The anthrax in the letters to Leahy and Daschle was ground into an extremely fine powder. As USA Today noted:
The finely prepared Daschle-letter spores … were ground so fine that they apparently drifted across offices and contaminated other letters in the mail.
As the Washington Post noted, the anthrax was:
1.5 to 3 microns in size and processed to a grade of 1 trillion spores per gram — 50 times finer than anything produced by the now-defunct U.S. bioweapons program and 10 times finer than the finest known grade of Soviet anthrax spores.
In addition, the anthrax sent to Daschle and Leahy was so advanced that no one at Fort Detrick had ever seen anything like it before. As described in a 2001 CBS article:
“When technicians at the Army biodefense lab in Fort Detrick, Md., tried to examine a sample from the Daschle letter under a microscope, it floated off the glass slide and was lost. “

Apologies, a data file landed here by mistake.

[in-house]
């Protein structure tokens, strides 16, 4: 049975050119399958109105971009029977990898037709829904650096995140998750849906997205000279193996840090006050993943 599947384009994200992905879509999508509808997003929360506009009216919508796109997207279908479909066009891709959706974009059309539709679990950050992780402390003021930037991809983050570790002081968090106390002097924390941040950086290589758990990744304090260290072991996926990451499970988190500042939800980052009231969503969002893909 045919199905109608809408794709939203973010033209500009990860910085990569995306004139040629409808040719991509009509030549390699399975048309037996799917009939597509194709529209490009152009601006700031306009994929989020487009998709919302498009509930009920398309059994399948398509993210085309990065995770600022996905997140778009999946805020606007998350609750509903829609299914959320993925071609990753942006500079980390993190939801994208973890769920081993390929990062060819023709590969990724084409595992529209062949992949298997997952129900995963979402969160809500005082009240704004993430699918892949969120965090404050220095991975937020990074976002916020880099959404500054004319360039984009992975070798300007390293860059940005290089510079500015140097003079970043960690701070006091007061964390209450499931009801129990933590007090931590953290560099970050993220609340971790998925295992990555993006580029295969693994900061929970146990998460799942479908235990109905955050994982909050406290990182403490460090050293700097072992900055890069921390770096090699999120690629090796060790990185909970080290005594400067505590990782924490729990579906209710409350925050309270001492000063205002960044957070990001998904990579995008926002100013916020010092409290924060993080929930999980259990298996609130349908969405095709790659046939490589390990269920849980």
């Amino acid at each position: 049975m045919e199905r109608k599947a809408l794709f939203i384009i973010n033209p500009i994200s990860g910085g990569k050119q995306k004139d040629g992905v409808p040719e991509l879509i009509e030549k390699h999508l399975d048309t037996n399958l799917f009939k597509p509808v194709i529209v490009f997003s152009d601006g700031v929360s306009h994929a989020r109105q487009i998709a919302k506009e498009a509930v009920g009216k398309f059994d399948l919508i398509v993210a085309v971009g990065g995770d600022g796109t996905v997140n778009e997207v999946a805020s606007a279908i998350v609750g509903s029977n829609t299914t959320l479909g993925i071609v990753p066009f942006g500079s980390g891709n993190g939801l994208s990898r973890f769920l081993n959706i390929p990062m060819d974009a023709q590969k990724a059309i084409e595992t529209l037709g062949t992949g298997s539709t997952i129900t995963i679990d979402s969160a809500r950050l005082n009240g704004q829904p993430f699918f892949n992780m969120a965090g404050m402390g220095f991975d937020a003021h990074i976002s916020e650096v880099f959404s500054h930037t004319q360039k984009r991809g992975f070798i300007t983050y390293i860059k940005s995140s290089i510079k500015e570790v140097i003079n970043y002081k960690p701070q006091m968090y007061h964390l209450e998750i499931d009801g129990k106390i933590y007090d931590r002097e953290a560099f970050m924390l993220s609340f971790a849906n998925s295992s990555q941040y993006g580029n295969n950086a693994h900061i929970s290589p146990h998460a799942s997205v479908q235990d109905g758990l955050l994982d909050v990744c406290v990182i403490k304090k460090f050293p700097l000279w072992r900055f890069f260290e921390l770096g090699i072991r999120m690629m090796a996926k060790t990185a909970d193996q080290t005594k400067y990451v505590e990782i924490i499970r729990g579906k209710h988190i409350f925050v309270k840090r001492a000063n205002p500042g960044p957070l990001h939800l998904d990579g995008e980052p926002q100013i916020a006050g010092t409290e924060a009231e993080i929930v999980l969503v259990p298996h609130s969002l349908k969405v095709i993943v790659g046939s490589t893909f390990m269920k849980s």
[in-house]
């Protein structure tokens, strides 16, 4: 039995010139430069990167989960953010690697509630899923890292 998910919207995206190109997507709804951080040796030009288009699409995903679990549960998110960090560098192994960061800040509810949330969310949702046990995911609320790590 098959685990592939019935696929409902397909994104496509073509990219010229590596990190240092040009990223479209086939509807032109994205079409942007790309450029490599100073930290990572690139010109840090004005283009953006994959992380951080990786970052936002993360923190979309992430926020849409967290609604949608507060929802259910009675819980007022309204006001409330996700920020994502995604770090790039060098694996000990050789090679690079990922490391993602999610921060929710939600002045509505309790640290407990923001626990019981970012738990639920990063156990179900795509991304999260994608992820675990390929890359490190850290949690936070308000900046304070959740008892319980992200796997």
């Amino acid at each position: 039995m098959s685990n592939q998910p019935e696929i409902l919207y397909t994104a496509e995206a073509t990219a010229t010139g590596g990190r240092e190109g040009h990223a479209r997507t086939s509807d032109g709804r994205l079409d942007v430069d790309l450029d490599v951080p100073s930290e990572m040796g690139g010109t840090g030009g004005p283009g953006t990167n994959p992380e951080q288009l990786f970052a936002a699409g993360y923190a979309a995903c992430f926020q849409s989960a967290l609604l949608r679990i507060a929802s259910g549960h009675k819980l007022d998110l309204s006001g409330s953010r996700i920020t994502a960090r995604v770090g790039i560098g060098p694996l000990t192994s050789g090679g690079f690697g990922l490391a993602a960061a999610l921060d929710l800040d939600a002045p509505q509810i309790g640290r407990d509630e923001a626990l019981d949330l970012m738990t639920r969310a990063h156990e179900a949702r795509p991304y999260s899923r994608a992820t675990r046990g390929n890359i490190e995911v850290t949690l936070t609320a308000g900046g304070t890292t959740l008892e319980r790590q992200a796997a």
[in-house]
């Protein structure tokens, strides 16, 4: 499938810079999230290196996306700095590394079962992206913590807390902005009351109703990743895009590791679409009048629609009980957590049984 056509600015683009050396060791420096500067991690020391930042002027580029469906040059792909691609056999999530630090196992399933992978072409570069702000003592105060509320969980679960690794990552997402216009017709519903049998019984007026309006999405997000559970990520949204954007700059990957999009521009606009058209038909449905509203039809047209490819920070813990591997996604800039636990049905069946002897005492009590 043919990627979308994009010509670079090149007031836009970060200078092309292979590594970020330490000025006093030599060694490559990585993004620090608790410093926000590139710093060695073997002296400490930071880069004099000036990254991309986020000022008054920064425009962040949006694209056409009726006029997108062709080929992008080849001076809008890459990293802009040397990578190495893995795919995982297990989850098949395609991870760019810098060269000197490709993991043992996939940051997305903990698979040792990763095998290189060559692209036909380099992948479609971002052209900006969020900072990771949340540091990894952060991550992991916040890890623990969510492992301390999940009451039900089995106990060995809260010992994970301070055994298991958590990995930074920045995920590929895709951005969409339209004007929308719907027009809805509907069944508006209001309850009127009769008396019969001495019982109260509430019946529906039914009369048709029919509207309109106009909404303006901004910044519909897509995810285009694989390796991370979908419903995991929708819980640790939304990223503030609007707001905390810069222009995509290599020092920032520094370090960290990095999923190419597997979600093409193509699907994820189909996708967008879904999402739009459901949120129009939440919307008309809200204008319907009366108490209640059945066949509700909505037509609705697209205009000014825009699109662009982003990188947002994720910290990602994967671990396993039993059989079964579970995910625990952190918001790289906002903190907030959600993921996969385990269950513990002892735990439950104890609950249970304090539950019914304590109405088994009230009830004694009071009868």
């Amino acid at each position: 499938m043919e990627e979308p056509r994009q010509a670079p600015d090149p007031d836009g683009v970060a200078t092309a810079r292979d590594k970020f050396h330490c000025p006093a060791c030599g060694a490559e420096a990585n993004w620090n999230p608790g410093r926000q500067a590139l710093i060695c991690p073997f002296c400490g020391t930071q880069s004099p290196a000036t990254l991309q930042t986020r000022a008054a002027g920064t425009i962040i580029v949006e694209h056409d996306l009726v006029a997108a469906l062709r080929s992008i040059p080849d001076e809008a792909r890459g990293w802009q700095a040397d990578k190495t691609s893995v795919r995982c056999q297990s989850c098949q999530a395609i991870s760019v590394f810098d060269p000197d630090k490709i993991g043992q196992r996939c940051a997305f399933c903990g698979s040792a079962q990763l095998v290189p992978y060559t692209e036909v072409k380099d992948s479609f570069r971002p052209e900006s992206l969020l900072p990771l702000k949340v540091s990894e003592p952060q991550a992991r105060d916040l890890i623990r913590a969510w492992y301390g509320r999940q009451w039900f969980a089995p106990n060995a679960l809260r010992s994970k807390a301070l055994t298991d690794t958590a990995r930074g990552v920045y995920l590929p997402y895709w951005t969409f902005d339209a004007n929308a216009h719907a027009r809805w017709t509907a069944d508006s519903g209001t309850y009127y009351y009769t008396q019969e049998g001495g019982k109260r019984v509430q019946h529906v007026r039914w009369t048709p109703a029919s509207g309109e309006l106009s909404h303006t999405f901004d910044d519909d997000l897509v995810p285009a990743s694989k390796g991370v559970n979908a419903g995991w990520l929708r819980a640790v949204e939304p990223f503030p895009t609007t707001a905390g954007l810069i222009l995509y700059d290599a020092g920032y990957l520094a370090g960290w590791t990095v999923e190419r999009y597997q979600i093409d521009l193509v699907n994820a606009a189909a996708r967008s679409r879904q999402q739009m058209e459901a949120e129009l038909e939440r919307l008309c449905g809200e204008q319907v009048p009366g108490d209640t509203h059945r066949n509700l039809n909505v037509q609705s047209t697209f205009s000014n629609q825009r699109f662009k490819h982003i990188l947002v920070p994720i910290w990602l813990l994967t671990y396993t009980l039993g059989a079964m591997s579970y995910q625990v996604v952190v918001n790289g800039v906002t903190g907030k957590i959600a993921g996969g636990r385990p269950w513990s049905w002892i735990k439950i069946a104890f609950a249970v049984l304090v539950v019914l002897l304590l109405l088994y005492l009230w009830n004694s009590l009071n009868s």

(Grinding the anthrax into a fine powder makes it disperse more widely, and ensures that it will get straight into victim’s lungs, so as to be lethal).
So how does the FBI explain how a lone vaccine scientist, Bruce Ivins, could have produced something that most of the top anthrax bioweapons experts with their own labs couldn’t produce?
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Specifically, the official FBI explanation for how the anthrax was milled so finely is that:
“Post Office sorting machines crushed the dried anthrax in mailing envelopes, making them very powdery.”
Maryland Congressman and PhD physiologist Roscoe Bartlett hit the nail on the head:
The FBI’s theory that the anthrax was crushed to a fine powder by U.S. Postal Service mail-sorting machines is “patently ridiculous.”
He says he’s convinced the anthrax was deliberately “weaponized,” and that Ivins lacked the equipment to make it.